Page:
General observations and comments on the Bill

Distinguished Members of the Senate Committee, the Commission believesthat the absence of other social security benefits in Nigeria is partly responsible for the clamour by the retirees to access substantial amounts as lump sum from their RSA balance. Therefore, there is an imperative need for Nigeria to institute a Zero Pillar Pensions in the form of social security benefit,which isrecognised and provided for under Section 16(2)(d) of the Constitution of the Federal Republic of Nigeria 1999 (as amended). If implemented, it will go a long way to alleviate the sufferings of all Nigerians irrespective of whether or not they had a formal employment. It will also augment earnings from occupational pensions.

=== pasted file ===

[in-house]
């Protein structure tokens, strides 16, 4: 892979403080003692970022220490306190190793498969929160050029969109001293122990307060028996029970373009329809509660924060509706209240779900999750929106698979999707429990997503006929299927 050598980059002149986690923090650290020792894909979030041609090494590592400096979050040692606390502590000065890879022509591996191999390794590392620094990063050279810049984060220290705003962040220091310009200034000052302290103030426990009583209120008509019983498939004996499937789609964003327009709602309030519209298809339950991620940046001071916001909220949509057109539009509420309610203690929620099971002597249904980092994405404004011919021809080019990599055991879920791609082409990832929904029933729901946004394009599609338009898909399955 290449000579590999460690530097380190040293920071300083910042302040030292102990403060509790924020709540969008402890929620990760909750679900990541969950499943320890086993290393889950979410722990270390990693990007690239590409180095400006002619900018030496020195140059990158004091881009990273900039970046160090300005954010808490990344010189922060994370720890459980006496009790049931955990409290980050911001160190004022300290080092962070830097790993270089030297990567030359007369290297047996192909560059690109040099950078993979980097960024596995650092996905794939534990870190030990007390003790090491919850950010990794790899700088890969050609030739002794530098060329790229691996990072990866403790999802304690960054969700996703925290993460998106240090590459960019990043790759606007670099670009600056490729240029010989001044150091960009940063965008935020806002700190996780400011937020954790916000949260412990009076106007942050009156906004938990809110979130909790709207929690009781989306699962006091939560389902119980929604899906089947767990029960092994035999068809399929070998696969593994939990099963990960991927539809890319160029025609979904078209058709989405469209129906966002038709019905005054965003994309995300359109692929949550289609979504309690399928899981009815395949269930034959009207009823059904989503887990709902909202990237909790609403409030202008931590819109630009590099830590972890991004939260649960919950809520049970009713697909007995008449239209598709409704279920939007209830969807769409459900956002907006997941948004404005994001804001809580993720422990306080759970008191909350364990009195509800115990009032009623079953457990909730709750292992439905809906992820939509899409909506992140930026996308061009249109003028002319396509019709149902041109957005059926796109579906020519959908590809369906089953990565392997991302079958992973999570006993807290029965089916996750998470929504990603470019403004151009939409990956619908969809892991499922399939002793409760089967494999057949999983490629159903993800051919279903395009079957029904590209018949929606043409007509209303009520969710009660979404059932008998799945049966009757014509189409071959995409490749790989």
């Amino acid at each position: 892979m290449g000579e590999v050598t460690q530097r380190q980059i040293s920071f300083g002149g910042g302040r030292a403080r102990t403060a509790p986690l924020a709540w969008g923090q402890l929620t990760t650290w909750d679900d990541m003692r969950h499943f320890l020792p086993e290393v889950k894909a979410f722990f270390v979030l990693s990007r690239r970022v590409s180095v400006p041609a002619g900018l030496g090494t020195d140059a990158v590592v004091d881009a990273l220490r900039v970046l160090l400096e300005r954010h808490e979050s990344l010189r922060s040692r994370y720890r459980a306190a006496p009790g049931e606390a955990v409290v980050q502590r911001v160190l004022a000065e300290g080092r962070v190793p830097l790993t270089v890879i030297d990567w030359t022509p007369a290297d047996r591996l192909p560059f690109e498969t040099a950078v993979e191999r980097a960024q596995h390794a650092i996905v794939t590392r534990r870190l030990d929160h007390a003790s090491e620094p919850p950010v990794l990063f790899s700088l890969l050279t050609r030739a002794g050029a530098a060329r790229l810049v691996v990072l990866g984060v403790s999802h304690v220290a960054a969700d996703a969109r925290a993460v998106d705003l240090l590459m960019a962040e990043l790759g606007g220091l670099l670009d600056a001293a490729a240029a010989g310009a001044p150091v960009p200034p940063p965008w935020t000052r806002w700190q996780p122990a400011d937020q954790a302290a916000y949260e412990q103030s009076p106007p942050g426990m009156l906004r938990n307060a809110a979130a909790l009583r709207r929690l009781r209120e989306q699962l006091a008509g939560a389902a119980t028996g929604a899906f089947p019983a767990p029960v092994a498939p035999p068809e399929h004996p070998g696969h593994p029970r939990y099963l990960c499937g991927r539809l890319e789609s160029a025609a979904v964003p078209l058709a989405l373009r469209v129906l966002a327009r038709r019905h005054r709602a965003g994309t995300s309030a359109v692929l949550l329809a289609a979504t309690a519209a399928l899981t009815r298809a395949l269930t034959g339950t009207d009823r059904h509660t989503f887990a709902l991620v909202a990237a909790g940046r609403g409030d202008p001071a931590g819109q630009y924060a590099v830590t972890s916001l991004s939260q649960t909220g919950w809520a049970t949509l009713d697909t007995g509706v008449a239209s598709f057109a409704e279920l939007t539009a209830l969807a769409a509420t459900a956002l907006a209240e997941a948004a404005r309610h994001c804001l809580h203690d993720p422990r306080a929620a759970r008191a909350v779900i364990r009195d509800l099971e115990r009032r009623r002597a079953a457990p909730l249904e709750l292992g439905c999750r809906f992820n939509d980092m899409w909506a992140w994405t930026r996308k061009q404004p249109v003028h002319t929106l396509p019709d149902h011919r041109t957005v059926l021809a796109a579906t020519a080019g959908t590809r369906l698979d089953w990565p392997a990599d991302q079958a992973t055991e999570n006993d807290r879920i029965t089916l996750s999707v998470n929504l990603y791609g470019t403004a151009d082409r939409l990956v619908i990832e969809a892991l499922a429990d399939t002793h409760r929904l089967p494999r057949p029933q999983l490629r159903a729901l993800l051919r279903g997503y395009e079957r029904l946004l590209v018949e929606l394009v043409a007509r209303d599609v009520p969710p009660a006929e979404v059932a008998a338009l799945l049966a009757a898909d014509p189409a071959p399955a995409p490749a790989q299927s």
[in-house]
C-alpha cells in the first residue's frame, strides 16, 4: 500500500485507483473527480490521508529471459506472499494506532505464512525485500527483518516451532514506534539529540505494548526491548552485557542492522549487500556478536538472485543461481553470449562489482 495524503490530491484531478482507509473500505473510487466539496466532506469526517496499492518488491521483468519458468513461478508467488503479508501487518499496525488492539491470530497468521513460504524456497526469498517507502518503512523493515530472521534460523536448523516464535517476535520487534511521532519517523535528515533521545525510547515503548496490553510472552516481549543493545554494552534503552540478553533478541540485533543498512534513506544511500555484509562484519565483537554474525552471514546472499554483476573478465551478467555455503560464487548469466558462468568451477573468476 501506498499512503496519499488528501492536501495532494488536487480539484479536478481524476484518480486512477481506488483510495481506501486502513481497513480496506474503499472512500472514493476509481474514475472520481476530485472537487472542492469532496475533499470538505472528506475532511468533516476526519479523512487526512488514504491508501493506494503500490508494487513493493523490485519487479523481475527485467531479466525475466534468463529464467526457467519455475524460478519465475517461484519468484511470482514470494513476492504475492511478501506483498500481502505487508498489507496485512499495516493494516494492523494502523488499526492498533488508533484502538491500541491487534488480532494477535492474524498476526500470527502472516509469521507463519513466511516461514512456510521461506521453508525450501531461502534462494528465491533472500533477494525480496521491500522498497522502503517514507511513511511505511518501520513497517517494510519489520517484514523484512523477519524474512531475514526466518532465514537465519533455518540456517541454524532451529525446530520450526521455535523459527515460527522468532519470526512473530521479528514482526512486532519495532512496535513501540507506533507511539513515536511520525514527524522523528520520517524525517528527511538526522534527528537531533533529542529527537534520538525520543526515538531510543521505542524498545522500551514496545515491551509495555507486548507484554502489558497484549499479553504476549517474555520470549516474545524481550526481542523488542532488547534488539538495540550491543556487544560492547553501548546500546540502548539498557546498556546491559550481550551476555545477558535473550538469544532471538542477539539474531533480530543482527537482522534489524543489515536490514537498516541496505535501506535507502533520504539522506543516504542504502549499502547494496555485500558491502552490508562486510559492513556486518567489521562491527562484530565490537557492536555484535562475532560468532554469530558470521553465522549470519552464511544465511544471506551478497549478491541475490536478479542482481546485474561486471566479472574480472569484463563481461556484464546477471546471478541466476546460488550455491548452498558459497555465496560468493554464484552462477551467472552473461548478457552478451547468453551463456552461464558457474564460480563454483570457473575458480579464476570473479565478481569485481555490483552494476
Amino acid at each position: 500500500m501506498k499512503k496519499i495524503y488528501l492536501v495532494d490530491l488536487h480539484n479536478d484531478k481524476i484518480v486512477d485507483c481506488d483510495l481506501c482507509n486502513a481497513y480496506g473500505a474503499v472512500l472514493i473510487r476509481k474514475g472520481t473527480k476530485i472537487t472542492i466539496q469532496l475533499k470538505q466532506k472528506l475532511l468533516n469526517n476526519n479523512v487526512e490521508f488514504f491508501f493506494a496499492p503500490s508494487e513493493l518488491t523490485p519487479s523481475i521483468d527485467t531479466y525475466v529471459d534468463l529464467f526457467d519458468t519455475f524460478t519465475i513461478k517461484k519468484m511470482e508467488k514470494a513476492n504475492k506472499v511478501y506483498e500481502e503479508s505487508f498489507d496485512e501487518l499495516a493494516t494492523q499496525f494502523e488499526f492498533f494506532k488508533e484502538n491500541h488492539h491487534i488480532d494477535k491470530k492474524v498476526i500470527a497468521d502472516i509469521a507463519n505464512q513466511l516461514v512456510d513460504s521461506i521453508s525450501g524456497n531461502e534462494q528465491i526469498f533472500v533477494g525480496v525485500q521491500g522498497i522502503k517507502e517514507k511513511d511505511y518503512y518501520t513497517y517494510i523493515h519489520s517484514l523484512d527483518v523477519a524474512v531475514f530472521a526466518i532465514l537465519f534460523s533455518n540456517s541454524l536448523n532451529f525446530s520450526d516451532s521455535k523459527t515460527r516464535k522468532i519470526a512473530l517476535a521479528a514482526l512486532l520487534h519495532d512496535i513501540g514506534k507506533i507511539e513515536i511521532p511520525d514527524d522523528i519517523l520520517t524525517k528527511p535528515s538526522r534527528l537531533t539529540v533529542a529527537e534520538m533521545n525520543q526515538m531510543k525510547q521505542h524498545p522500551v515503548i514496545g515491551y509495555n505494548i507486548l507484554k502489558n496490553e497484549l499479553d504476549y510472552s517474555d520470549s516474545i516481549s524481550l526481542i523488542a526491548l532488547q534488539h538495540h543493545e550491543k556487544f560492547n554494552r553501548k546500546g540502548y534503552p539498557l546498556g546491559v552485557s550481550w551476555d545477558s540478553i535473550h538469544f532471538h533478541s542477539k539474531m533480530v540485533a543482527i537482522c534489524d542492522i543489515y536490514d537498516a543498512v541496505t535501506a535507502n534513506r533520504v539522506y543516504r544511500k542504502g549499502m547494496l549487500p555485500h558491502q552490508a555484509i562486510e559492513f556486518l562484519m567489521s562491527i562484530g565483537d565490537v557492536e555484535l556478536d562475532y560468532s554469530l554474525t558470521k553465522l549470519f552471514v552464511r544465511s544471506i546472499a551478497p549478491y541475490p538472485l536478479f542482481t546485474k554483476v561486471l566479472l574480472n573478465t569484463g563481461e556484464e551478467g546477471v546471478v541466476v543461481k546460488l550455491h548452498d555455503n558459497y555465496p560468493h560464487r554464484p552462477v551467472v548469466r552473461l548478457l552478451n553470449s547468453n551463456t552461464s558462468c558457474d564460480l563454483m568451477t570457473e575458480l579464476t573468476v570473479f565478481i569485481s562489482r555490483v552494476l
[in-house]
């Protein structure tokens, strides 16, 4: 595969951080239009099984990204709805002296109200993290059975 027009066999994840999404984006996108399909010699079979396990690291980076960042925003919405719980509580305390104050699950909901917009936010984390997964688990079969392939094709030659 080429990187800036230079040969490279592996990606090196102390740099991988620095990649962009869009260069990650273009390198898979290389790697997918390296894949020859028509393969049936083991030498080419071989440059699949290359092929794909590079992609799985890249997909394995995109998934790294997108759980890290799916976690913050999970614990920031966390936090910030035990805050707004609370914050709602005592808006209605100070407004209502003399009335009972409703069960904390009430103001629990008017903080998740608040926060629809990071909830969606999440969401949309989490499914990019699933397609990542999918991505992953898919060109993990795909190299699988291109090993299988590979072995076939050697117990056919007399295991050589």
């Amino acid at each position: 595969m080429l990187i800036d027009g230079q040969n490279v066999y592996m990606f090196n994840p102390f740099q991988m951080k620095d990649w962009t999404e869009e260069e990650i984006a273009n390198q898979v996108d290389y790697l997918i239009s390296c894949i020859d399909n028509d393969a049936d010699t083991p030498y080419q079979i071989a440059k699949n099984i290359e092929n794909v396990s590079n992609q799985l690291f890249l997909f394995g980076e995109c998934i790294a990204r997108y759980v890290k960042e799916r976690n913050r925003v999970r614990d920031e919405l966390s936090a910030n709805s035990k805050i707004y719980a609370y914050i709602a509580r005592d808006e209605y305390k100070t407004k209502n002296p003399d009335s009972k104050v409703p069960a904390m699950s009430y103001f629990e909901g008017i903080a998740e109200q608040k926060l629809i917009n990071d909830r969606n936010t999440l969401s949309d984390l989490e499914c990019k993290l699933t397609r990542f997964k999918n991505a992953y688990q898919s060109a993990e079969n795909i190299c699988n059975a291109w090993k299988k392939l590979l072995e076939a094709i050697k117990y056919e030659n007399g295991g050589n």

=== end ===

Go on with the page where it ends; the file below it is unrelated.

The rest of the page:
It is noted that the proponents of the 75 percent lump sum advance the argument that Pension Fund Administrators (PFAs) either do not make any income or make insufficient income on investment of pension assets that does not outperform inflation. Examples were given on how retirees could invest better in fixed income securities should they have access to their funds. We believe that this simplistic analogycan hardly stand technical financial scrutiny. However, it is important to note that Retiree Pension Fund is also being invested in mostly fixed income securities such as Treasury Bills and other Federal Government securities.

It is worthy of note that pension funds are invested in line with Regulations issued by the Commission and theydo earnfair income, which is credited to the benefit of the individual RSA holder in line with the provision of Section 83(1) of the PRA, 2014. The Commission, in its regulatory oversight, ensures strict compliance with the section and the amount of income earned from investment, which is credited to the RSA holder, is clearly stated on the RSA Statement.